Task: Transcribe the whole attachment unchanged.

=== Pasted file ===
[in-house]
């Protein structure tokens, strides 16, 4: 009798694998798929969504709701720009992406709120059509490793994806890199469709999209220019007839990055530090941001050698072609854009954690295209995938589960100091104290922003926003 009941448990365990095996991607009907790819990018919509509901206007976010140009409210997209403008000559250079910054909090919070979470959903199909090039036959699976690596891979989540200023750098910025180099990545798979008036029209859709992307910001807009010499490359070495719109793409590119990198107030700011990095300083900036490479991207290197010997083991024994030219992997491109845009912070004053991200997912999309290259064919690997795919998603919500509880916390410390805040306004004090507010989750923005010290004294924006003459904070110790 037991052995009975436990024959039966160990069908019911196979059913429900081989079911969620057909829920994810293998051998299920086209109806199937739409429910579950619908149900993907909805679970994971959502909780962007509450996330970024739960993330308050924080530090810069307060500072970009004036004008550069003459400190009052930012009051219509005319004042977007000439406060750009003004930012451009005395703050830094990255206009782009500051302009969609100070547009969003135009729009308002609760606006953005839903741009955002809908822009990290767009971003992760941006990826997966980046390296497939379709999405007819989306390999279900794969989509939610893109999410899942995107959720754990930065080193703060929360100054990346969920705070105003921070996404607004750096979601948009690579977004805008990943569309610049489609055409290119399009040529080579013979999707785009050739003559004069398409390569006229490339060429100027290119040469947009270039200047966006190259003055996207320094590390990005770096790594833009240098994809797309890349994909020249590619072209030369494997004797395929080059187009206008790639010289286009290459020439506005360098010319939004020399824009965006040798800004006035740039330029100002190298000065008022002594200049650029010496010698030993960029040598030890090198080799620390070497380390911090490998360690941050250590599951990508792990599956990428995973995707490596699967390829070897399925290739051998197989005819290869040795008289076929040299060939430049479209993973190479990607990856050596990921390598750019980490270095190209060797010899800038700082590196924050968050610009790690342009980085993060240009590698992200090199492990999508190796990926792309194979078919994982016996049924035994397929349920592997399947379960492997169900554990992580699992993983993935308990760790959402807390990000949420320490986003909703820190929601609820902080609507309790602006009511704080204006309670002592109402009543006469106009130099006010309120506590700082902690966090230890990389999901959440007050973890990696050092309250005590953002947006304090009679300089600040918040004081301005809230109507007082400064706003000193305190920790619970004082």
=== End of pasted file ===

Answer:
[in-house]
């Protein structure tokens, strides 16, 4: 009798694998798929969504709701720009992406709120059509490793994806890199469709999209220019007839990055530090941001050698072609854009954690295209995938589960100091104290922003926003 009941448990365990095996991607009907790819990018919509509901206007976010140009409210997209403008000559250079910054909090919070979470959903199909090039036959699976690596891979989540200023750098910025180099990545798979008036029209859709992307910001807009010499490359070495719109793409590119990198107030700011990095300083900036490479991207290197010997083991024994030219992997491109845009912070004053991200997912999309290259064919690997795919998603919500509880916390410390805040306004004090507010989750923005010290004294924006003459904070110790 037991052995009975436990024959039966160990069908019911196979059913429900081989079911969620057909829920994810293998051998299920086209109806199937739409429910579950619908149900993907909805679970994971959502909780962007509450996330970024739960993330308050924080530090810069307060500072970009004036004008550069003459400190009052930012009051219509005319004042977007000439406060750009003004930012451009005395703050830094990255206009782009500051302009969609100070547009969003135009729009308002609760606006953005839903741009955002809908822009990290767009971003992760941006990826997966980046390296497939379709999405007819989306390999279900794969989509939610893109999410899942995107959720754990930065080193703060929360100054990346969920705070105003921070996404607004750096979601948009690579977004805008990943569309610049489609055409290119399009040529080579013979999707785009050739003559004069398409390569006229490339060429100027290119040469947009270039200047966006190259003055996207320094590390990005770096790594833009240098994809797309890349994909020249590619072209030369494997004797395929080059187009206008790639010289286009290459020439506005360098010319939004020399824009965006040798800004006035740039330029100002190298000065008022002594200049650029010496010698030993960029040598030890090198080799620390070497380390911090490998360690941050250590599951990508792990599956990428995973995707490596699967390829070897399925290739051998197989005819290869040795008289076929040299060939430049479209993973190479990607990856050596990921390598750019980490270095190209060797010899800038700082590196924050968050610009790690342009980085993060240009590698992200090199492990999508190796990926792309194979078919994982016996049924035994397929349920592997399947379960492997169900554990992580699992993983993935308990760790959402807390990000949420320490986003909703820190929601609820902080609507309790602006009511704080204006309670002592109402009543006469106009130099006010309120506590700082902690966090230890990389999901959440007050973890990696050092309250005590953002947006304090009679300089600040918040004081301005809230109507007082400064706003000193305190920790619970004082």